Friday 19 January 2018

A dozen ways to take the edge off back-to-school expenses


IT is another back-to-school season and a chance to either make or break the family budget.

How much will it all cost and how much can you keep costs down by?

After roughly a two-year hiatus, inflation has returned with a bang. Just about everything seems to be rising -- except take-home pay.

However, for the savvy parent, there are still some opportunities to get the kids back to school through a mix of being organised, frugal and just plain smart with money.

But doing so will take skill, planning and determination. Here are some suggestions on cutting the costs from Frank Conway, director of personal finance website

It's the 'B' word. Budgets have come to mean only one thing in the last three years, but a back-to-school budget can be a positive force.

Creating one allows parents to review the overall cost of back-to-school expenses, and manage them accordingly.

Setting a budget for each child should be considered and can be a mix between certain fixed-cost items (books) and those other costs where there may be a little more flexibility (clothing -- unless the school has a uniform).

As part of your budget-setting exercise, have a look over what you spent last year.

Refer to old laser and credit card statements, even receipts if you still have them.

Of course, each year is different so as you set your budget, you should use a mix of what is actually needed this year while remaining conscious of what you actually spent last year. Remember, set that budget and stick to it.


A few days before you start shopping, carry out a full check of all those items (clothes, books and accessories) you have at home.

Not all of last year's books and clothing will be redundant, but you will never know if you don't check first.

You would be surprised at what you may be able to reuse this year.

It is one of those exercises that can really be a bit of a time-user but in an era where cash is king, you may be surprised at just how much you can cut your spending by. Now, from the inventory, you can build your list, which must always be your line of defence against 'emotional' spending.


So, you have done the inventory thing but have you ever considered an exchange plan with friends and family?

You may find that while you cannot recycle some of last year's books and clothes yourself, you may find that you have a friend or family member (or relative) that you could exchange with.

It's worth a thought and it could even be a bit of fun.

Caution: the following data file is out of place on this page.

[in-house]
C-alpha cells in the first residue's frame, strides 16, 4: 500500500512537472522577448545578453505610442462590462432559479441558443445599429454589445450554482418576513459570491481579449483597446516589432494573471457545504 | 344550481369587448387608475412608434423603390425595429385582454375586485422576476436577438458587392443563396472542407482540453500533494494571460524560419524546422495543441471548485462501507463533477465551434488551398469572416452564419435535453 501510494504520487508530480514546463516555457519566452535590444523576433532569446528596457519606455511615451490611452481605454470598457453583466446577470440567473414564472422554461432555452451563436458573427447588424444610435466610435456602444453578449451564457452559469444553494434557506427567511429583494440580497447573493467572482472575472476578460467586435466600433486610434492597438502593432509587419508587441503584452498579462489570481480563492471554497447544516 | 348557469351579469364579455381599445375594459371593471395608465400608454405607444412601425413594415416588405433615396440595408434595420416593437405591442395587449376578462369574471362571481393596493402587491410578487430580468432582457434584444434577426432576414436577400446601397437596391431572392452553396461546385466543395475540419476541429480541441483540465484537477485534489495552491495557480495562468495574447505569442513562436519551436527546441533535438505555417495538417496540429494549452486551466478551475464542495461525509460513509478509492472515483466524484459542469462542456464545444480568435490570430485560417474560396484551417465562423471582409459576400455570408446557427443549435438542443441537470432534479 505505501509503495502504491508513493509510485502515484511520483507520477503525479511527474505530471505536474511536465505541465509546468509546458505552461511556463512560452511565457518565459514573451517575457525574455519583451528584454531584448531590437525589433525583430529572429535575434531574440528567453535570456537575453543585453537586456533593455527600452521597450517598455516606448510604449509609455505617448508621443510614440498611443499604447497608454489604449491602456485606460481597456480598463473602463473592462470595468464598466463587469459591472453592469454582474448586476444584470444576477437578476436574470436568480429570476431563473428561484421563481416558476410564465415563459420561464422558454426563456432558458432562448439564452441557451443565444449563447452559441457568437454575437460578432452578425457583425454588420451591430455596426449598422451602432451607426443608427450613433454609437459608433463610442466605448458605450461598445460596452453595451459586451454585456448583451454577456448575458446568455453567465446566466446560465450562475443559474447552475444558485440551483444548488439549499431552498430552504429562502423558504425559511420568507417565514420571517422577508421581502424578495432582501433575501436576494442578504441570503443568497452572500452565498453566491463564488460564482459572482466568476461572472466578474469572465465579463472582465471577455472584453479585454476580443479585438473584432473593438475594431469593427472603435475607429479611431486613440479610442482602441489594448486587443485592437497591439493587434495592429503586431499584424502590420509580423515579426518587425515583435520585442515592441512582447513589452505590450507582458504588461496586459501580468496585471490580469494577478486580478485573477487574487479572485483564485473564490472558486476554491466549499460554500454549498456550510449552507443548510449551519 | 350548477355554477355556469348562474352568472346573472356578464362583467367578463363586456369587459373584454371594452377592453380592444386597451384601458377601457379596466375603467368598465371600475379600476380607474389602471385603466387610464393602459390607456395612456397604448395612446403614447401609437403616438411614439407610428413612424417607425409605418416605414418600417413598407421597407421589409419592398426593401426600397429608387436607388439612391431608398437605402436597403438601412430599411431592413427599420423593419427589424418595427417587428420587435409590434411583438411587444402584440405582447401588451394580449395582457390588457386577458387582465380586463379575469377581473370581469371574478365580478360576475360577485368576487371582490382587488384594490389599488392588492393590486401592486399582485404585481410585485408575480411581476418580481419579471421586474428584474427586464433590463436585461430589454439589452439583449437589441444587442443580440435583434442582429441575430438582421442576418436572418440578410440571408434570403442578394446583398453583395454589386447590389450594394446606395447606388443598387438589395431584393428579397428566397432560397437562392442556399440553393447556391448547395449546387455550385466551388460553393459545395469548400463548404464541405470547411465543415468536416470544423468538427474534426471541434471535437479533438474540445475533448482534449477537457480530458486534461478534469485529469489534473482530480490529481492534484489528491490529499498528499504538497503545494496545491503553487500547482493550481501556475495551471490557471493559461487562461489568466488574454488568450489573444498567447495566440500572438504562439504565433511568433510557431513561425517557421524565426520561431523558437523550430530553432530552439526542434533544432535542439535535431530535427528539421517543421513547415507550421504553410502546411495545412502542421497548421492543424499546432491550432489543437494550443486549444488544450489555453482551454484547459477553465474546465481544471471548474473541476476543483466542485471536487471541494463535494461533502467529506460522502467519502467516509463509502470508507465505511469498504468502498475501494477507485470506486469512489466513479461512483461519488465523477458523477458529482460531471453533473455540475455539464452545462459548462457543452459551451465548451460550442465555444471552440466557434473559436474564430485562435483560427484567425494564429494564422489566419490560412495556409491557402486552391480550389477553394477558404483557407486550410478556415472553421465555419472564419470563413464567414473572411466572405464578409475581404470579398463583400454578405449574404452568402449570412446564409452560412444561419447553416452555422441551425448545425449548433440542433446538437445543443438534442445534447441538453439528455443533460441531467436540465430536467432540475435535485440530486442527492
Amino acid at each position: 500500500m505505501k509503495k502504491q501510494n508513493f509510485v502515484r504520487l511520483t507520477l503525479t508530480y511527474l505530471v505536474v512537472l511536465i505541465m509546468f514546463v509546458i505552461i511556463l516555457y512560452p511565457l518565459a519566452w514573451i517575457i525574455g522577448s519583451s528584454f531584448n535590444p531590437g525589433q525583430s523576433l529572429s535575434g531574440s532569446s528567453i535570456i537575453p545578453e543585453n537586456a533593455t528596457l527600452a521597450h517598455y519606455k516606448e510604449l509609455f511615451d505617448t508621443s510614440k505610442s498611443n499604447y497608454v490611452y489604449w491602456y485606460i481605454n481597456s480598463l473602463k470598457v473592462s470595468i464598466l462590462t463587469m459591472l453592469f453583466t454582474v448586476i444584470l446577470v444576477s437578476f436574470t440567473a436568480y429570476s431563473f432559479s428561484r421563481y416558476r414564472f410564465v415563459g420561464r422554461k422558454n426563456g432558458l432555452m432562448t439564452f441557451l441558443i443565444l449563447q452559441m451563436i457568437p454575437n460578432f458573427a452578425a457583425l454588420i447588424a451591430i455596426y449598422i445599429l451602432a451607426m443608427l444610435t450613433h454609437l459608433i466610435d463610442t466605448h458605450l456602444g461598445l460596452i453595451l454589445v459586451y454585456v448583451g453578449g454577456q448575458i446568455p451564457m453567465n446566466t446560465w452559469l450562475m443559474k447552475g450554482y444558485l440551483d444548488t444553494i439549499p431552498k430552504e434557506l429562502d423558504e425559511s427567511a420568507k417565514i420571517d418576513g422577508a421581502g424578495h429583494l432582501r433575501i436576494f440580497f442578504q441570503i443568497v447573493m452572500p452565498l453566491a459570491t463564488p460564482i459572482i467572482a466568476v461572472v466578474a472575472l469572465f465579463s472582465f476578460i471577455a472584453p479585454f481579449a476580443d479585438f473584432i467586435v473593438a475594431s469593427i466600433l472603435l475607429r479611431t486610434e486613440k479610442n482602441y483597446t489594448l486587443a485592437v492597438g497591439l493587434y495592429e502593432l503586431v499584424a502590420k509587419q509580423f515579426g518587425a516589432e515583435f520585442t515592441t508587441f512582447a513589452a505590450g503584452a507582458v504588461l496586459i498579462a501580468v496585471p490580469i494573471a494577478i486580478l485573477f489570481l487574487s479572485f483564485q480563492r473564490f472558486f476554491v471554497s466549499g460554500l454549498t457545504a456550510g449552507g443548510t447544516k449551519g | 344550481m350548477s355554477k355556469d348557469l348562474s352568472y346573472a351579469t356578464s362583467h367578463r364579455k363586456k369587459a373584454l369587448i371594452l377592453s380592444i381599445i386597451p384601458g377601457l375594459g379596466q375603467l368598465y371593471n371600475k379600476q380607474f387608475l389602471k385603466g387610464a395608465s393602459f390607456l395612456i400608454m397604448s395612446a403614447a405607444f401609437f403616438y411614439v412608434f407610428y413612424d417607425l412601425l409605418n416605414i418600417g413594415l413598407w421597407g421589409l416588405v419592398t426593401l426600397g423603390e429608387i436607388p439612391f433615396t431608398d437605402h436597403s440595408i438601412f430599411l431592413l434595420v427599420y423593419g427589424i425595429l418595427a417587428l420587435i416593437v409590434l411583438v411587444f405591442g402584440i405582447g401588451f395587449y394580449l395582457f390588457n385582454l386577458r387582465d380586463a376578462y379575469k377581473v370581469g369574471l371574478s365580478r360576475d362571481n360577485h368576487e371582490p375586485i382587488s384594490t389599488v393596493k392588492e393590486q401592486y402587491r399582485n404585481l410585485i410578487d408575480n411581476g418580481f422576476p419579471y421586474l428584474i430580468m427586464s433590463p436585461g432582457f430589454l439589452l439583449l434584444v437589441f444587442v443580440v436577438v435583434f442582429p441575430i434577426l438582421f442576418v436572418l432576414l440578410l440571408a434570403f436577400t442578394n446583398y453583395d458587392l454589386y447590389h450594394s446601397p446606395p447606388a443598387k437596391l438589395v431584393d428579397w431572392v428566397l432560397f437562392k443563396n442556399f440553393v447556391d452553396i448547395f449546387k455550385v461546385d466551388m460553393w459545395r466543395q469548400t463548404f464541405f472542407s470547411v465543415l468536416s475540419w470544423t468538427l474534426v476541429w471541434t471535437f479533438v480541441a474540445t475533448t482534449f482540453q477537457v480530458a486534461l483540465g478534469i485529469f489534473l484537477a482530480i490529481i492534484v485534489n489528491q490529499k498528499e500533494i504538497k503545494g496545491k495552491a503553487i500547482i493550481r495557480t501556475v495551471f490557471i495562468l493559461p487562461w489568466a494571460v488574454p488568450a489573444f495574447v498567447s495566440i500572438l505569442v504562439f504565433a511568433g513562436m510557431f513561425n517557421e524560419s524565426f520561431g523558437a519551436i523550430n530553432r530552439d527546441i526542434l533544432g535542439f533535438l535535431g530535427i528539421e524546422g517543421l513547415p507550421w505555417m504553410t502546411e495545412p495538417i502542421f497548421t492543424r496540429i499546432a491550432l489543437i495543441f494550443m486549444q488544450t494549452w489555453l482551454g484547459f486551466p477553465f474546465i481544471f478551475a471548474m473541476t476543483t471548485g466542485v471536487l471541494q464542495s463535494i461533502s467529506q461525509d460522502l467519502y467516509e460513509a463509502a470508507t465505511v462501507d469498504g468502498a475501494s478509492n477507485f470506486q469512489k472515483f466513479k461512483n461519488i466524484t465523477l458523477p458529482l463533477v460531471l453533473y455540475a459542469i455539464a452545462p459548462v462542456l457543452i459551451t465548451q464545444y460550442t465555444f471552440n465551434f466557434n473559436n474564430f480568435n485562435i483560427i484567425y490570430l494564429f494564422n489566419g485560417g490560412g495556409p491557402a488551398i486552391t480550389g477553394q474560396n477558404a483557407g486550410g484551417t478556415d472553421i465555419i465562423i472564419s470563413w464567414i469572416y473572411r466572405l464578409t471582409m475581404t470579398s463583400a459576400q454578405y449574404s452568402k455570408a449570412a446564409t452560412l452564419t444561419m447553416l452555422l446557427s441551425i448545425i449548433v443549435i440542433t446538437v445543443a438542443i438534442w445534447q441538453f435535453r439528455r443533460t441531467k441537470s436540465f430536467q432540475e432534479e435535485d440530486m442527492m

This is where having a list comes into play.

By the way, these concepts (planning, making an inventory, budgeting) are not new concepts, it's just that some of us forgot about them during the boom years.

Again, if your list is well planned and you stick to it, remaining within budget should be a relatively easy affair.


This is a nice little insurance cover for students and covers a lot of medical bills.

It could save you a bundle when it comes to doctor visits and any medicine costs. The cost of an annual student plan can be as little as €20, check with your school if they offer the insurance.


Use Skype to replace the high cost of phone use for teenagers.

It's a great way to reduce some costs and encourages teens to think about an important expense that parents very often have to cover.

Even if kids need to make calls to non-Skype accounts, they can do so at minimal cost.


Pay the first €120 a month and the State pays the remainder. This is managed through nominated pharmacies and covers the entire family. Check with your local health office for details.


Unfortunately, the European Central Bank is on a mission to stamp out inflation and is raising rates, resulting in higher mortgage repayments.

Not much we can do about the ECB. But there is a lot you can do about other costs. Home and contents, car, health and mortgage/life protection costs have become much more competitive.

Check your policy details and use online search engines to look for better value. If you are unsure, talk to an independent financial adviser.


Some car insurance providers participate in a programme that encourages more public transport use and less private car use. In some cases, discounts of up to 20pc are available where drivers use the "tax-saver" scheme.


Update your life protection cover details. If you have quit smoking for more than 12 months, policyholders can generate savings of 25pc to 30pc.

On a policy costing €1,200, the savings would be €360. Plus you eliminate the cost of a really bad habit, which could mean savings of more than €3,000 a year (after tax, based on around one pack of cigs a day).


Why wait until the new school year to look for bargains? Keep looking all year round. By keeping a sharp eye out for value, at least you will be in a better position to budget when the crunch time arrives.


Back-to-school shopping provides an excellent opportunity to teach your children money-management skills.

Now that money is in real short supply, this is as good a time as any to teach them about money and money management.

In leading by example, you are budgeting and teaching about budgeting at the same time.

Irish Independent Supplement

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